Meadows underscored the potential for a violation of the Open Meetings Act and announced his resignation, stating the process for firing Yeadon was "unprofessional, improper and demeaning" after alleging Babcock told him last week there were three votes to terminate Yeadon's contract.

"I love this city. ... Today though, I'm closing this chapter," Meadows said.

Meadows said his decision to resign was not spontaneous. He had been considering it for several months. The termination of Yeadon’s contract, he said, prompted him to make the decision last night.

“I find myself less tolerant that I used to be, and I have a harder time turning what I consider to be an abysmally uneducated approach to things into something positive,” Meadows said. "While I have been on council we have dealt with many weighty issues and civil unrest always with a careful and studied approach, and I don’t feel that’s happening here."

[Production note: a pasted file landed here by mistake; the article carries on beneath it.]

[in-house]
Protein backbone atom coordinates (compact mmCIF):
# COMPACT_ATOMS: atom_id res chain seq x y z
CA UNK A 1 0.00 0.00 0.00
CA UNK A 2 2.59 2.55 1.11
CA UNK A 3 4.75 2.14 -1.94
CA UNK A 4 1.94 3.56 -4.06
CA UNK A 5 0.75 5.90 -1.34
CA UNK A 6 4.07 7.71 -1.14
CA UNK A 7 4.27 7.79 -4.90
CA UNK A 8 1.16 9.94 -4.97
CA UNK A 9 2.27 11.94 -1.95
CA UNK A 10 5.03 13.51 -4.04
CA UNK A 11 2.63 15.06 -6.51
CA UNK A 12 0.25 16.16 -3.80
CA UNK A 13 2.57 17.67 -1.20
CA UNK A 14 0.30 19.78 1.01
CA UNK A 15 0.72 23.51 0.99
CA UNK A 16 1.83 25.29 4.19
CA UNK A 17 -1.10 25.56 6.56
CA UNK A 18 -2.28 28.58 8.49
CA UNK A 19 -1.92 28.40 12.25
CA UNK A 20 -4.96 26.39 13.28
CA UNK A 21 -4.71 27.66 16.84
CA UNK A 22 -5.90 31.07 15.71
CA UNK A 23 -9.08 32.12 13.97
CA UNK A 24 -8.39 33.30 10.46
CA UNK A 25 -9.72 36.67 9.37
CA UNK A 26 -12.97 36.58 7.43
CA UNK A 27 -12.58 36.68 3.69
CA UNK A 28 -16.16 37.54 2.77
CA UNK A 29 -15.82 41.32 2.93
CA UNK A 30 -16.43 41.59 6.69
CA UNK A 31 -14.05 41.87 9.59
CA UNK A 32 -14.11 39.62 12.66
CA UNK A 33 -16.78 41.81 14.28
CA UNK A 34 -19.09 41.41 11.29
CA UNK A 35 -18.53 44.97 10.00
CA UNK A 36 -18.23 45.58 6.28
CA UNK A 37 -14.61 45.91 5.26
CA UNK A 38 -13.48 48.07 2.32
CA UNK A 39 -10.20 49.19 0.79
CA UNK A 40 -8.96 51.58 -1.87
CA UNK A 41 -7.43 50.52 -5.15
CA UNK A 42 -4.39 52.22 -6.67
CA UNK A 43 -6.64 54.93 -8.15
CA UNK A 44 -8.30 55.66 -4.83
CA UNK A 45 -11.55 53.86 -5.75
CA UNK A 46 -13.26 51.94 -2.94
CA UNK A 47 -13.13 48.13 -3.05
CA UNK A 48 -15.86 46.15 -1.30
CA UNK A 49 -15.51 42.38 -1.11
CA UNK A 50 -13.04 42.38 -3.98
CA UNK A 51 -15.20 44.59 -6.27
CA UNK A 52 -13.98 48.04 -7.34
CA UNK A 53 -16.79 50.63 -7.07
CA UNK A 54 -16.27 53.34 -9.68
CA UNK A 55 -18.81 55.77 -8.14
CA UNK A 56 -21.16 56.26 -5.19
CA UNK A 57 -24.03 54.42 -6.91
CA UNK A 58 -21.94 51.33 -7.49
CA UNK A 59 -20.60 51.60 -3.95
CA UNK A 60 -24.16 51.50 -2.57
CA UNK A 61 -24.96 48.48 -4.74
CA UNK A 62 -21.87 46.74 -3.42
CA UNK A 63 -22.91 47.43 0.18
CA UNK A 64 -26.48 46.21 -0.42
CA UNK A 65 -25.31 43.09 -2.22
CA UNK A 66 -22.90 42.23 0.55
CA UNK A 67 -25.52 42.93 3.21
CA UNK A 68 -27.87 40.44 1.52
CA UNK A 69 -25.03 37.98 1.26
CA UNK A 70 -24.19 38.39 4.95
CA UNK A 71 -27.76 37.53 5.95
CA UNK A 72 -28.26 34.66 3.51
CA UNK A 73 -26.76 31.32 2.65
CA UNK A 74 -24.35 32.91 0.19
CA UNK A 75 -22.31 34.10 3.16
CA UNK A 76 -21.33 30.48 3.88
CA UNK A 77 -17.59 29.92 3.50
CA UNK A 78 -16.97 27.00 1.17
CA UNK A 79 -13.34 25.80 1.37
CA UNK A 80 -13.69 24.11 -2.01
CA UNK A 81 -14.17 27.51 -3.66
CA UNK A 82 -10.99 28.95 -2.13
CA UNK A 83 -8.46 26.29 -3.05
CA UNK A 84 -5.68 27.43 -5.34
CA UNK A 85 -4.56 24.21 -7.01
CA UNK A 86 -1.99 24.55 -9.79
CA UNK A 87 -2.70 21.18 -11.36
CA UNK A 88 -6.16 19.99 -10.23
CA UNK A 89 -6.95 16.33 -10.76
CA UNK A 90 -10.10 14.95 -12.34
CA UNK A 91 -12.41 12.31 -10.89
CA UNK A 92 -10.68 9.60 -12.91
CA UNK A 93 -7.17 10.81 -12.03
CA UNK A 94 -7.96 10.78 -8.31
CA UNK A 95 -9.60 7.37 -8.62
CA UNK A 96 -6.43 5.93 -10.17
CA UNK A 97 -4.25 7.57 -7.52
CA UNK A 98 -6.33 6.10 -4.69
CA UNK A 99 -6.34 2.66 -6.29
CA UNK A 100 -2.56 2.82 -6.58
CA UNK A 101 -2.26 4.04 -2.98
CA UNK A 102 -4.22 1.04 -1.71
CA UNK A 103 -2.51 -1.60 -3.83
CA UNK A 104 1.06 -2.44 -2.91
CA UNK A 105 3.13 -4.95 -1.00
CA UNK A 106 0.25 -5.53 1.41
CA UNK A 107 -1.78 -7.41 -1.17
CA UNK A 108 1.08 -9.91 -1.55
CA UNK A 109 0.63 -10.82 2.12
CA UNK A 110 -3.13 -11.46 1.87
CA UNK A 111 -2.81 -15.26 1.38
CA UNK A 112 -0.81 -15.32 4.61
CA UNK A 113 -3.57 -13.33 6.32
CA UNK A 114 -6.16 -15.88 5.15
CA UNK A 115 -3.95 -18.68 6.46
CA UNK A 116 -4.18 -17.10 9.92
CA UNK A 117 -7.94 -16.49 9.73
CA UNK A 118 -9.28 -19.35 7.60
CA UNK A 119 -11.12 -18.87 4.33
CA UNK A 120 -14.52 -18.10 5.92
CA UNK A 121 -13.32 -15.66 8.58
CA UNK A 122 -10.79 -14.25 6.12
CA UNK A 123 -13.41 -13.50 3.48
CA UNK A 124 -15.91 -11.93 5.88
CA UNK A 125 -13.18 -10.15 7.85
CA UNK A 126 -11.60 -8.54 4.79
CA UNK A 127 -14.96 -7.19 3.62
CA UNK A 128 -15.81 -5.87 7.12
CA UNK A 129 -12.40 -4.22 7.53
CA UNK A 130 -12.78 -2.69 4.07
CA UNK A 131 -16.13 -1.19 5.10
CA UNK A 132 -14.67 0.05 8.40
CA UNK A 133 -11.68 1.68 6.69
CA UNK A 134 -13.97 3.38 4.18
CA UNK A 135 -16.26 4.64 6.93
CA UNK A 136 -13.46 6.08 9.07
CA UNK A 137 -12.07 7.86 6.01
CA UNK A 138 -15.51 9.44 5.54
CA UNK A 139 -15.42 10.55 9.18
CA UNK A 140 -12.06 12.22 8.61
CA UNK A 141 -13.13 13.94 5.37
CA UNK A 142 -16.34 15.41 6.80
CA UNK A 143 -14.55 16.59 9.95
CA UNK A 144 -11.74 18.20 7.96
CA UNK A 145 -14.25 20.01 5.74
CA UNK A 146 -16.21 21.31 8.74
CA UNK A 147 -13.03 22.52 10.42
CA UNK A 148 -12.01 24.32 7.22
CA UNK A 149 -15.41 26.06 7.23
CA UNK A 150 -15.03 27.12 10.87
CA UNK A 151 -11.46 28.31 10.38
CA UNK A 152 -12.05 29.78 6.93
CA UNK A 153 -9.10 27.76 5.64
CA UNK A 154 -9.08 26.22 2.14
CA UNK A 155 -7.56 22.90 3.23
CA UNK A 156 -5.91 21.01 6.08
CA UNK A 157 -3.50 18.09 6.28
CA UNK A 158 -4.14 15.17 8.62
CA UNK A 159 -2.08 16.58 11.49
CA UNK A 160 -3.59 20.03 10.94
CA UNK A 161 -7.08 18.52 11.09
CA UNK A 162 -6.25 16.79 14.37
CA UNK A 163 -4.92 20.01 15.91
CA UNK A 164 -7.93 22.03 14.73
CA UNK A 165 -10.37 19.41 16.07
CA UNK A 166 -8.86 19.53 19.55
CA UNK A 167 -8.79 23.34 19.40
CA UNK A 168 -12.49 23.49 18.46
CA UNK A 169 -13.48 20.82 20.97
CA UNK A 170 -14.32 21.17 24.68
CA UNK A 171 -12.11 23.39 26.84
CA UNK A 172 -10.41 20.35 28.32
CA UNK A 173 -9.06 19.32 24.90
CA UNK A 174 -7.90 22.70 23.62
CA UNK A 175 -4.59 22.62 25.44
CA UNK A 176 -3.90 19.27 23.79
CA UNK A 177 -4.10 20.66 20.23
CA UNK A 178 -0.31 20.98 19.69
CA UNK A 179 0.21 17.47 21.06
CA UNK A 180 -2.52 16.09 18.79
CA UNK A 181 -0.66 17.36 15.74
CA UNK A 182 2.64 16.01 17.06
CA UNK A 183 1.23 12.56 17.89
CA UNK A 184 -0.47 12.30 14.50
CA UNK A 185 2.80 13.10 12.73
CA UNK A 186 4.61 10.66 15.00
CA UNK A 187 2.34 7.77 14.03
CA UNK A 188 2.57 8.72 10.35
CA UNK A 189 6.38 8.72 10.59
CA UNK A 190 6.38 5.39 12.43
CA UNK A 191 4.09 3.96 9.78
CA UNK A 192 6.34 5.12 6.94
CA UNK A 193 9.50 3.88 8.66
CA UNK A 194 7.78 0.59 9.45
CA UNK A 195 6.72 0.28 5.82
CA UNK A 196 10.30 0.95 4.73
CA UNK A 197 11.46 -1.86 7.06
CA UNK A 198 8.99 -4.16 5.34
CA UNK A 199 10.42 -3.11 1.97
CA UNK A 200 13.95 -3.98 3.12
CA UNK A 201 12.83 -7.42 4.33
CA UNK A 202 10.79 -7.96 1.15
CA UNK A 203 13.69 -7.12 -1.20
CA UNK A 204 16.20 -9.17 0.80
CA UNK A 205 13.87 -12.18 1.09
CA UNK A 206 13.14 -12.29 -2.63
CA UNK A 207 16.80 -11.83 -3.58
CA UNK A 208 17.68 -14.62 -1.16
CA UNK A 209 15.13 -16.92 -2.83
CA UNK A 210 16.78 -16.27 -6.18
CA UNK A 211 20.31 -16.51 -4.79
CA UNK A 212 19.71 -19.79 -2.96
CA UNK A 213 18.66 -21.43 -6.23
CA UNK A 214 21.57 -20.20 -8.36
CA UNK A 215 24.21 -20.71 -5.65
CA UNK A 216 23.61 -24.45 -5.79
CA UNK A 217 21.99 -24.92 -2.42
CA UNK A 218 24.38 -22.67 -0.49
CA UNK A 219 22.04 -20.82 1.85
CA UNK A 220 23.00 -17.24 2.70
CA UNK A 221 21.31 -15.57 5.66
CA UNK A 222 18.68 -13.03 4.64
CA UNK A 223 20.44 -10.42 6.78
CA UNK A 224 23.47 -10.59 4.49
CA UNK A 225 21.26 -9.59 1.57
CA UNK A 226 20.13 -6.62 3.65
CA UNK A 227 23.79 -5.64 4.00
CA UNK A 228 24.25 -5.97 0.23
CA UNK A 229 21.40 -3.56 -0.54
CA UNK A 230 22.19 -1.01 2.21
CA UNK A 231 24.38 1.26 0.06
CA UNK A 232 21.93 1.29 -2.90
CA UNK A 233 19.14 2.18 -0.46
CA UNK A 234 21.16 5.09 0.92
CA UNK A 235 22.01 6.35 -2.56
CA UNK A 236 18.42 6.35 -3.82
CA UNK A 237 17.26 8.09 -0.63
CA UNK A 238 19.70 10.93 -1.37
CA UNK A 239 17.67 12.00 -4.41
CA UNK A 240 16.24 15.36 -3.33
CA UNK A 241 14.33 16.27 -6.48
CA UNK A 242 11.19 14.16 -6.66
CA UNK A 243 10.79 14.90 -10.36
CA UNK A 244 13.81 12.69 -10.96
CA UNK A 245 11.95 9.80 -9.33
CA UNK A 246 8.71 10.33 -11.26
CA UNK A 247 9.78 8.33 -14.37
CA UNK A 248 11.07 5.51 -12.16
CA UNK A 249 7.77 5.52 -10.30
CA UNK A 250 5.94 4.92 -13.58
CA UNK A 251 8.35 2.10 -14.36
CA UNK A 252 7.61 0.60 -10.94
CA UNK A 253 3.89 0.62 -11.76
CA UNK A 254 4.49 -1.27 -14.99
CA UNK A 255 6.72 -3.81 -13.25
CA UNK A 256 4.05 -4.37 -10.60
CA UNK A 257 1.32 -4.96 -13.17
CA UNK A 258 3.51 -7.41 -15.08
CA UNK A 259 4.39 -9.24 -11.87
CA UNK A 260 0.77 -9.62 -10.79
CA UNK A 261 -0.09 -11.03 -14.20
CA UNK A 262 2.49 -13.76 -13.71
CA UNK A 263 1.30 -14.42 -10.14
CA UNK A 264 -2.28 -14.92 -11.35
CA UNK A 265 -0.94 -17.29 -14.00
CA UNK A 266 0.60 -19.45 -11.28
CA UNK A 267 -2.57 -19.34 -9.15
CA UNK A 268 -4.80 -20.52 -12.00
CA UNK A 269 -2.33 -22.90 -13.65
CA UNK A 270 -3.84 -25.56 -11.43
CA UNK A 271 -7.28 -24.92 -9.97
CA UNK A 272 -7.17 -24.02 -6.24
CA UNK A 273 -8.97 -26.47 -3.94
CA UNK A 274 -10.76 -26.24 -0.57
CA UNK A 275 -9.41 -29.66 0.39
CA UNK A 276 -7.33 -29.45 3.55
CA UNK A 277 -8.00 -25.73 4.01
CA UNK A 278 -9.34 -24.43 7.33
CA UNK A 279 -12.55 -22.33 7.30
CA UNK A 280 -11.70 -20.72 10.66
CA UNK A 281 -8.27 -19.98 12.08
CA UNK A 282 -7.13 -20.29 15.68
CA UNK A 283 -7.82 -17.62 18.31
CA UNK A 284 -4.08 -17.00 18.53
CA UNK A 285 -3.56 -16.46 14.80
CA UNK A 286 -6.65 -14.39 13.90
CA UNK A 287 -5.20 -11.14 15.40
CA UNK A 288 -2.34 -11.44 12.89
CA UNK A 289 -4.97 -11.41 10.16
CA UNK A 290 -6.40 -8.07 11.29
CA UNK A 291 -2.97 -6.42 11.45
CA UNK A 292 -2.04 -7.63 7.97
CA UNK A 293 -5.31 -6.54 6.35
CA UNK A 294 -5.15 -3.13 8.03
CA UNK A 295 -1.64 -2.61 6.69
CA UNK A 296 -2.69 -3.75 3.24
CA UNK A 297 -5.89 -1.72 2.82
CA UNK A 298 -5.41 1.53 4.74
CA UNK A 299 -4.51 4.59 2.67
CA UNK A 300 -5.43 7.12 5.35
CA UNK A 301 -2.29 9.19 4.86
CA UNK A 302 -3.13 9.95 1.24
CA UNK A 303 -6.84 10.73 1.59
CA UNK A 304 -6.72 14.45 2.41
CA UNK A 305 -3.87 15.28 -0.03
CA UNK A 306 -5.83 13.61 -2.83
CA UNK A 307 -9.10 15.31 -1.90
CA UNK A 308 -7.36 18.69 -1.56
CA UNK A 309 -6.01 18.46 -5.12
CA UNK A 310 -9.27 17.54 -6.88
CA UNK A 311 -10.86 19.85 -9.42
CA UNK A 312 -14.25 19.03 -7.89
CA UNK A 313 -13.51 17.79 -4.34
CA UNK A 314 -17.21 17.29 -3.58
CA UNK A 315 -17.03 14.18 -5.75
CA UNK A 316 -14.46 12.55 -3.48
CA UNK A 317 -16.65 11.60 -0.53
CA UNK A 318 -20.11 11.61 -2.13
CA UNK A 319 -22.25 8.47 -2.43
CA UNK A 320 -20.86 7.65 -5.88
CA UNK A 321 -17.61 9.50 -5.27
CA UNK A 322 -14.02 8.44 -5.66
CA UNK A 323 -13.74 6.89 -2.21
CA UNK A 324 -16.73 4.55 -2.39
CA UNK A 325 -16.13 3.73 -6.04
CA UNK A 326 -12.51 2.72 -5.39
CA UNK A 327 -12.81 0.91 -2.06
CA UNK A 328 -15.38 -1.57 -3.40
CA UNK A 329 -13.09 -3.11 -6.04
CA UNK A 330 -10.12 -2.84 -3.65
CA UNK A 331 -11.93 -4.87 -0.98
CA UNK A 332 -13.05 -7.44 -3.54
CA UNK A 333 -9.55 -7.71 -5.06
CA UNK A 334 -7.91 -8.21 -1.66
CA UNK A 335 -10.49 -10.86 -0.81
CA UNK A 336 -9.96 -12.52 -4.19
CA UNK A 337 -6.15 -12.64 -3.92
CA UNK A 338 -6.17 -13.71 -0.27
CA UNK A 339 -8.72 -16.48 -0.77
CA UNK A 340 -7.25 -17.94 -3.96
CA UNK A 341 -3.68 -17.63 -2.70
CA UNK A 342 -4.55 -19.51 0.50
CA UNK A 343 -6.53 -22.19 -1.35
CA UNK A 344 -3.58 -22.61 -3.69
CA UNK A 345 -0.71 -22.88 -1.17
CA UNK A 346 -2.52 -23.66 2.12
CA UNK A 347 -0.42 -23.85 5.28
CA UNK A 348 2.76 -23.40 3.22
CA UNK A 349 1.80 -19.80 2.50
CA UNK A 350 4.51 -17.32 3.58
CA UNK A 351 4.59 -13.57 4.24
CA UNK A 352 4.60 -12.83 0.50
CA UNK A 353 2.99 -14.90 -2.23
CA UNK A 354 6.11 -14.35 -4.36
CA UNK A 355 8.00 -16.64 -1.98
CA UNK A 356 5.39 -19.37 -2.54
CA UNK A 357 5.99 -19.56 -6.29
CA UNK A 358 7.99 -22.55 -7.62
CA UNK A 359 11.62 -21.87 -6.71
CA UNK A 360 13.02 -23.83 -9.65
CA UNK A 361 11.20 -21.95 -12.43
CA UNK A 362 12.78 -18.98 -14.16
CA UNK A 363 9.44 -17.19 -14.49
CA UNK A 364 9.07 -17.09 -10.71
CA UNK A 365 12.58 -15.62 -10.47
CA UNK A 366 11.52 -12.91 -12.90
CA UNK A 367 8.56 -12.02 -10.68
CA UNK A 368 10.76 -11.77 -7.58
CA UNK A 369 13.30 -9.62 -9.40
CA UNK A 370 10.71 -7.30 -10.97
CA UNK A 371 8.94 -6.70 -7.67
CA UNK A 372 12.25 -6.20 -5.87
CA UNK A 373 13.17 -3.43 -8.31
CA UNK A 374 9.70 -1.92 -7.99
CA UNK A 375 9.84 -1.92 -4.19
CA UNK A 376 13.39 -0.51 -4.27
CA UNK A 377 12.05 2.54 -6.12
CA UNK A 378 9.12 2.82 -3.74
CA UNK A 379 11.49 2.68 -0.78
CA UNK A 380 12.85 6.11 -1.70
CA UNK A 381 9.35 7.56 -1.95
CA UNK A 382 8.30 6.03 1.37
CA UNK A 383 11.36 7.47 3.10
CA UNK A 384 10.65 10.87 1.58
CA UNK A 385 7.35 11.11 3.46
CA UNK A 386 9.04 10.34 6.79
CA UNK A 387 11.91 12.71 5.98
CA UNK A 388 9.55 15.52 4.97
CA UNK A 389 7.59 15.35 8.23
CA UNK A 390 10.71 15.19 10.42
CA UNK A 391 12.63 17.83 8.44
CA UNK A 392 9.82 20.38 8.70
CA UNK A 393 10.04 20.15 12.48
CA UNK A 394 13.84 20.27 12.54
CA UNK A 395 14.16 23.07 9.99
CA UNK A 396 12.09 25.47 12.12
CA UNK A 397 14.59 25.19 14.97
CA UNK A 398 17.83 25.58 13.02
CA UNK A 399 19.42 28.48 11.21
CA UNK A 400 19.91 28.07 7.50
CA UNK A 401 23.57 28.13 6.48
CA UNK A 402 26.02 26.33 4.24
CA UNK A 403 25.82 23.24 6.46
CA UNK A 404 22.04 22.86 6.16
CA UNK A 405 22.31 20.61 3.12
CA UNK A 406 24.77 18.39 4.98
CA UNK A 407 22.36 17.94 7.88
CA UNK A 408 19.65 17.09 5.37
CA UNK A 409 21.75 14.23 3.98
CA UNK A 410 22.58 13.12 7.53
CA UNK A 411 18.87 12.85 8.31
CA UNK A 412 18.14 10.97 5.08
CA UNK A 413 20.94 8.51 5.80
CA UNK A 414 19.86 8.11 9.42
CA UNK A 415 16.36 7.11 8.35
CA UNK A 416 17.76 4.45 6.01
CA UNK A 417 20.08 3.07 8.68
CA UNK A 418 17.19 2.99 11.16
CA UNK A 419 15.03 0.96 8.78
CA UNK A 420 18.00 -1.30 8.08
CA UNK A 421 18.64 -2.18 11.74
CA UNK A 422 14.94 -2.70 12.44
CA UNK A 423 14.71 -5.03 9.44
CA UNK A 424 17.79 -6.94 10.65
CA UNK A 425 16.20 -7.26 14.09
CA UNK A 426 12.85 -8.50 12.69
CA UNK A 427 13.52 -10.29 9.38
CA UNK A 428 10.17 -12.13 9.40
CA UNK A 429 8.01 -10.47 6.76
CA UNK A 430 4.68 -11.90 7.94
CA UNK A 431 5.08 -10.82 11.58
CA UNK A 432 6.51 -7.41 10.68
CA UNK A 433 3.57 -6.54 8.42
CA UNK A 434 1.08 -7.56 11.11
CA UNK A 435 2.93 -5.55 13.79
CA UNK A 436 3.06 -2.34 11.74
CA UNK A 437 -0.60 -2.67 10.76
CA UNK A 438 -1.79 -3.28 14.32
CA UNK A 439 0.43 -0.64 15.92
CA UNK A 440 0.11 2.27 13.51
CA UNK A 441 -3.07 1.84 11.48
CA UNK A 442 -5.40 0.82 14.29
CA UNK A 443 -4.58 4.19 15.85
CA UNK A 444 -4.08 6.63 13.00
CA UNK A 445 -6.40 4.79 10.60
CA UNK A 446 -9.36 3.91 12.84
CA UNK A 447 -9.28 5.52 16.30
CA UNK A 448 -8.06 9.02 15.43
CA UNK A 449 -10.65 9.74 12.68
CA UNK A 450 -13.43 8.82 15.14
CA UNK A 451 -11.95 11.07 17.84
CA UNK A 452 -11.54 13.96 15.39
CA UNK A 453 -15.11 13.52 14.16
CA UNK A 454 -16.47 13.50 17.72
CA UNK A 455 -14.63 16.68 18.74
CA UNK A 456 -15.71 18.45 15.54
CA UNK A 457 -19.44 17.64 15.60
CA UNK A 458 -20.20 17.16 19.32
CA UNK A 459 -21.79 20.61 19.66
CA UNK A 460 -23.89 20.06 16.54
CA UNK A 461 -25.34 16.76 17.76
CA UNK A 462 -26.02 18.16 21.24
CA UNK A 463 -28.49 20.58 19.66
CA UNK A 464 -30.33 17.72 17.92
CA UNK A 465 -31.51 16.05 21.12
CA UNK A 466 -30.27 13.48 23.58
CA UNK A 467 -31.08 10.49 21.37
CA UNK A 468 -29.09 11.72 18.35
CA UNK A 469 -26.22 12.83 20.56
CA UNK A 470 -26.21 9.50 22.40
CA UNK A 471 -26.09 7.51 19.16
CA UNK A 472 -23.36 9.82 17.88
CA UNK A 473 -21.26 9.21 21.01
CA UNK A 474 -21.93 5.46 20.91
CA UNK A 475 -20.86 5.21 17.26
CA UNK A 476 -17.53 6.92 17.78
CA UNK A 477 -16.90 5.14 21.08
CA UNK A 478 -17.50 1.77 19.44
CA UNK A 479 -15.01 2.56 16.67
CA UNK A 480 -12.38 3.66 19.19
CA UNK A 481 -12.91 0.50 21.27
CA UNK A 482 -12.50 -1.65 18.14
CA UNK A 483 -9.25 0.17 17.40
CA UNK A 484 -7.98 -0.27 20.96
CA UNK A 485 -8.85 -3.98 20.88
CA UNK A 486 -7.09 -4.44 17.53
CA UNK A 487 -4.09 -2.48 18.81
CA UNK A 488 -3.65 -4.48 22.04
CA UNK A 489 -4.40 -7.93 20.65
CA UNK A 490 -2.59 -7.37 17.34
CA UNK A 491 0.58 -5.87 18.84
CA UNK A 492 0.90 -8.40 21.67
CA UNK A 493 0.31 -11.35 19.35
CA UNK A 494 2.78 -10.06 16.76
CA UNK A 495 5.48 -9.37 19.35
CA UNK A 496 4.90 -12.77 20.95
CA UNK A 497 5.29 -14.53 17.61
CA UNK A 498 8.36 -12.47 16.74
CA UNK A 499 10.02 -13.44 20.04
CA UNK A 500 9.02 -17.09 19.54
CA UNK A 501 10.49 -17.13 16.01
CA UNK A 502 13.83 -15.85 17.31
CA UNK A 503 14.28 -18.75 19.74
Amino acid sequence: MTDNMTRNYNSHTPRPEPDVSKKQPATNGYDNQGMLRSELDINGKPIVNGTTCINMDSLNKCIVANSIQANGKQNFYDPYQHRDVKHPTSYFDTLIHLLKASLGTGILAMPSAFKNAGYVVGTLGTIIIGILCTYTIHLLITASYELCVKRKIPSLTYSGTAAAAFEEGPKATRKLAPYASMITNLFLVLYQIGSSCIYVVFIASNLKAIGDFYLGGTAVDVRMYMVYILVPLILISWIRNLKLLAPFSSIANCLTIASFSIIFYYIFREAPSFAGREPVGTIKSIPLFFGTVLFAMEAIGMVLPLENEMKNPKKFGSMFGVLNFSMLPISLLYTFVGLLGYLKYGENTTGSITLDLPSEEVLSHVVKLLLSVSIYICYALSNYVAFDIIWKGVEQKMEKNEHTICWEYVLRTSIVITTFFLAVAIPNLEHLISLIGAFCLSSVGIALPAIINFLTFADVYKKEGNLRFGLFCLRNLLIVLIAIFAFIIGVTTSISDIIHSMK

Beier said council members agreed at the start of the session to adhere to the concept of transparency — something she said Gregg, Babcock and Stephens all consistently preach.

“All three of them violated that most basic public trust by working on this together and then putting an item on the agenda that didn’t describe what it was, that had no attachment … to fire one of the most important people on staff,” Beier said. “So, take your transparency and put it where it belongs, someplace dark because that’s where that is. There is no transparency among you three — either that, or you don’t know what the word means.”

Gregg said the discussion was the most transparent thing that has happened on City Council since her election to the group.

Next steps for the city

Now-Mayor Aaron Stephens closed the meeting and said he couldn’t help but feel the city had lost something on multiple fronts tonight.

Stephens said this will be his first and only term as mayor.

"I do not intend on running for reelection, and while I will take this role and do my absolute best to serve the people of East Lansing, I do not intend to run for reelection for this role,” Stephens said. “To members of city staff, to members of the community, I want to say that we will continue, we will preserve and we will keep in the fight to make East Lansing a beautiful place for all.”

Following the meeting’s conclusion, Communications Coordinator Mikell Frey said they have been overwhelmed with calls and emails.